“(We are) very sorry to inform you that our search for your biological mother has come to an end,” it read. Dianne, his birth mother, died in 1996. The notice included two letters she wrote to him, as well as a request from her family to meet. Prior to her death, Dianne had come forward to Batshaw requesting a search be undertaken to find her son. She told her brother, Rick Saul, to keep looking if anything happened to her.
“She talked about him a lot, hoped she could meet him one day and basically got silence on the other end,” Saul said in a phone interview from Toronto. “She always wondered what the likelihood would be of meeting him.”
Batshaw told Thomas in the letter they were “sorry that it did not work out as you had hoped.”
Thomas was devastated, Mjeldheim said. He died of an overdose in 2007.
Mjeldheim her self was contacted by Batshaw in 2004 and told that “after an exhaustive search, we have been unable to locate your birth mother … therefore we are closing your case.”
Then she met Thune, the private investigator, and decided to try again. Her file has been reopened. Batshaw has told her it will do everything possible find Camille. The wait time for such services, however, can be anywhere from three to five years.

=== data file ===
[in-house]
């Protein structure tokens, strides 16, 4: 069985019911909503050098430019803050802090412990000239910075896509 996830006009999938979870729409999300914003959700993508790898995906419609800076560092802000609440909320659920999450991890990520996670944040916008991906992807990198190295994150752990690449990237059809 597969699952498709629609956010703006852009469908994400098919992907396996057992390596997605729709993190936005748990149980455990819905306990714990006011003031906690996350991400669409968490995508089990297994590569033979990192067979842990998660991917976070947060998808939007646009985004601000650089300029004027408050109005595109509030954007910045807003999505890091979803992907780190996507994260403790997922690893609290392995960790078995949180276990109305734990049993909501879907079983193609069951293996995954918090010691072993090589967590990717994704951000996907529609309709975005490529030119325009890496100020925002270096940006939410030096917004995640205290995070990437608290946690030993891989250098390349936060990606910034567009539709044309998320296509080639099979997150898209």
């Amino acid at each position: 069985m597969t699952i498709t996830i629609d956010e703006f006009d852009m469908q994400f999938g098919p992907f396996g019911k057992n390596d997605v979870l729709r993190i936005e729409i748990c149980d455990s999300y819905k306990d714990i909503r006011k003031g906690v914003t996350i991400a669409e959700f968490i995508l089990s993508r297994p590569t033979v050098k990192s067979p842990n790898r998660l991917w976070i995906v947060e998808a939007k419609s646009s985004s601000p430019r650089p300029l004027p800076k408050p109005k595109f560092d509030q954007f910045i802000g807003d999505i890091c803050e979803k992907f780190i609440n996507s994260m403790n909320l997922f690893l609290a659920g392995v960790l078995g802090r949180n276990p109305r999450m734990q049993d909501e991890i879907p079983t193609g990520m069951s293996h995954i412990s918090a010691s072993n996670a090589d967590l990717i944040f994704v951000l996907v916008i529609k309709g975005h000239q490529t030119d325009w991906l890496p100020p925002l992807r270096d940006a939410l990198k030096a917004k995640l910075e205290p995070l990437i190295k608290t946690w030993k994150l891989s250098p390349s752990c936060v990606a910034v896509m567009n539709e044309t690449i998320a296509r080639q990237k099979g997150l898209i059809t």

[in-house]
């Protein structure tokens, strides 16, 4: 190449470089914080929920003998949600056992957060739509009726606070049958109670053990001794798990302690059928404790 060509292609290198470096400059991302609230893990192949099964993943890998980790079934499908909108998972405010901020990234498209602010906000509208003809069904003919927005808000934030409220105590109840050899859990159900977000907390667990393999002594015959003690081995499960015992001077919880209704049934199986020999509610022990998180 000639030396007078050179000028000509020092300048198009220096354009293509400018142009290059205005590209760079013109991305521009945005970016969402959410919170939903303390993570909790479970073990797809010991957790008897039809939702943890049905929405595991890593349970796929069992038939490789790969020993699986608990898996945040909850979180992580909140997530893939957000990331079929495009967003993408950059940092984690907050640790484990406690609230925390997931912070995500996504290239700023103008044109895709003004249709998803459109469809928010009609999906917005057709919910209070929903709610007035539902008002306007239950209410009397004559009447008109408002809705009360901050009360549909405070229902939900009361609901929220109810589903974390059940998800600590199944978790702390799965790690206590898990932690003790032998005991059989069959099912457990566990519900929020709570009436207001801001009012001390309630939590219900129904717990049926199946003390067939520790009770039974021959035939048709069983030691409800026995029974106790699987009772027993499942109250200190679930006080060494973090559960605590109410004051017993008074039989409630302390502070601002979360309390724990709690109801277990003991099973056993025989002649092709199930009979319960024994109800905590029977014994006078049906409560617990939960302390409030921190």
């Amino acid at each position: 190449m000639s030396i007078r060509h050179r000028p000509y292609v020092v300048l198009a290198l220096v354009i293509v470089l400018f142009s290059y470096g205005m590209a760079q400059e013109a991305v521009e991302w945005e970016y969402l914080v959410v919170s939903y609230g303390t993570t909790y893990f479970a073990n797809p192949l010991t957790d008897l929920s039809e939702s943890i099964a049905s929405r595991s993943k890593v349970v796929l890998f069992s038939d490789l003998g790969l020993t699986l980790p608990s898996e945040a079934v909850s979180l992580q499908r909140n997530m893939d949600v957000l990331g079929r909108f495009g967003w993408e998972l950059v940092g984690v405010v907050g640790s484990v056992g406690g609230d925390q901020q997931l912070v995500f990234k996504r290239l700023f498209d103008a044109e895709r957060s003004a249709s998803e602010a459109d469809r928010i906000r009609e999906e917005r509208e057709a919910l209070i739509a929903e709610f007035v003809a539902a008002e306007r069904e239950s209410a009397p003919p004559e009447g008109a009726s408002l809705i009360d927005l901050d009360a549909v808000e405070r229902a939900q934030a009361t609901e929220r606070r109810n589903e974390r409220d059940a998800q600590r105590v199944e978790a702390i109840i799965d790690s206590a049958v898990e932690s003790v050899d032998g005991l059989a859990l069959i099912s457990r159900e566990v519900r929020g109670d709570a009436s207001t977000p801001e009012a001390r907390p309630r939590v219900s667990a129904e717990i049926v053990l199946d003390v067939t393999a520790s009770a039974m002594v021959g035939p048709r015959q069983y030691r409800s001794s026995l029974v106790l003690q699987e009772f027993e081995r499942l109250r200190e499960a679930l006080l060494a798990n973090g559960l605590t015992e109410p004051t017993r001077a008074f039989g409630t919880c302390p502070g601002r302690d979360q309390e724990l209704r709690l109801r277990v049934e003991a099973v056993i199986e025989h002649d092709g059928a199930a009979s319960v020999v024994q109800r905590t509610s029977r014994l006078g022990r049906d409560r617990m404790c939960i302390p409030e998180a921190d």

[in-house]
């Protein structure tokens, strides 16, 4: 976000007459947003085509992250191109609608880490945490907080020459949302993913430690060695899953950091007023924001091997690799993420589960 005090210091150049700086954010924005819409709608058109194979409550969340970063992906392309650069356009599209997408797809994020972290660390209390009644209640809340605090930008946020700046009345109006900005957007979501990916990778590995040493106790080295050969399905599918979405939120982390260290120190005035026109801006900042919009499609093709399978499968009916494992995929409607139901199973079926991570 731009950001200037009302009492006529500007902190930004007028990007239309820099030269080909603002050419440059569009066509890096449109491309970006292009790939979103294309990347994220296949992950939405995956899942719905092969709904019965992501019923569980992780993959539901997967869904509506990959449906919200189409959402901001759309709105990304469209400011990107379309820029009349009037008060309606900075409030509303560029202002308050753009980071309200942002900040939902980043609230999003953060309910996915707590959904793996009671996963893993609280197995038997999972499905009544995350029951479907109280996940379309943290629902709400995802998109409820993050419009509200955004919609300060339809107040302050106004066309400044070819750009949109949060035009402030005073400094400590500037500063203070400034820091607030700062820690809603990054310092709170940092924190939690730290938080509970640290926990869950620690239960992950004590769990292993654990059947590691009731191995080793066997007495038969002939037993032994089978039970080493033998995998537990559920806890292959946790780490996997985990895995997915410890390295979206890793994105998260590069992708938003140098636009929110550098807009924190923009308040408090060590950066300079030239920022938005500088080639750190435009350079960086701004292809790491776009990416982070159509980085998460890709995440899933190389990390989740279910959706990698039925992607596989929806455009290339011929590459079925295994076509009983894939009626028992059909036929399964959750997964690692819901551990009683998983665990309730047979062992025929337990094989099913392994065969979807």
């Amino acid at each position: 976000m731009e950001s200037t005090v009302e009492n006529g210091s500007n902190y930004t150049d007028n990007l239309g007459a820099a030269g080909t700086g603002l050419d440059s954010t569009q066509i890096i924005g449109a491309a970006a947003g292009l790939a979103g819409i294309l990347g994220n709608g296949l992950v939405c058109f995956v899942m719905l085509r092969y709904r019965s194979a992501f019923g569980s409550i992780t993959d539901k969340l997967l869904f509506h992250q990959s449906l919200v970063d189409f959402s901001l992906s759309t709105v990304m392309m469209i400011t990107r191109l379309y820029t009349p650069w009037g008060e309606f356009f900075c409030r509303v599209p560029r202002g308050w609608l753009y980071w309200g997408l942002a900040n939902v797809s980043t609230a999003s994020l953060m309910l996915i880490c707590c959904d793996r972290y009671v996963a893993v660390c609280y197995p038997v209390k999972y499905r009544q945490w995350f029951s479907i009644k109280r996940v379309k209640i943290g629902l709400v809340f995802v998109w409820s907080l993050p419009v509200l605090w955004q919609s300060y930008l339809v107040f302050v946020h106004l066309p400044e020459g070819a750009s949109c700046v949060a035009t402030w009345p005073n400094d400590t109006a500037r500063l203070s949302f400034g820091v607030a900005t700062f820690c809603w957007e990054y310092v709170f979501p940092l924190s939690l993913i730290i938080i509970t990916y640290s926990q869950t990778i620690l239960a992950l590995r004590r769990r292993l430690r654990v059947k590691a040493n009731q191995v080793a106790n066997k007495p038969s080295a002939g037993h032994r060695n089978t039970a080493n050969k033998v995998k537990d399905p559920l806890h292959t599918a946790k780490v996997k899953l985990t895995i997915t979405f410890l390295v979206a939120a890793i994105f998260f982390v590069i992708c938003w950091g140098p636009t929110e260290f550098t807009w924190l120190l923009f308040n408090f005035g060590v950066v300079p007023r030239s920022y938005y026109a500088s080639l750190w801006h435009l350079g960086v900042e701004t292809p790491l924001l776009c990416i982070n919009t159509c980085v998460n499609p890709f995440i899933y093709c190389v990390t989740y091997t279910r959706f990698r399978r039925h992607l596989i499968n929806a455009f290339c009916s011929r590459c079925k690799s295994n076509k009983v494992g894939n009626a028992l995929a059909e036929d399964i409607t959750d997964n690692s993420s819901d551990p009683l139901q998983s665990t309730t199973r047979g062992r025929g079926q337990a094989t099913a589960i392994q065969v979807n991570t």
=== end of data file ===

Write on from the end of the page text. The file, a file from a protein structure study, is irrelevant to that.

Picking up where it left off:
If the law changes and if more information from her files can be released, or if someone steps forward with information after hearing her story, Mjeldheim believes she can find Camille with the help and support of her friends. At least that’s the hope.
“I’m going to be married next August and it would be a dream to invite her,” Mjeldheim said. “That is like a dream. I don’t expect that, but in my imagination, that would be the top.”
Laila Mjeldheim, who grew up in Norway after being adopted from Montreal parents, is in town with private investigators trying to find her biological mother.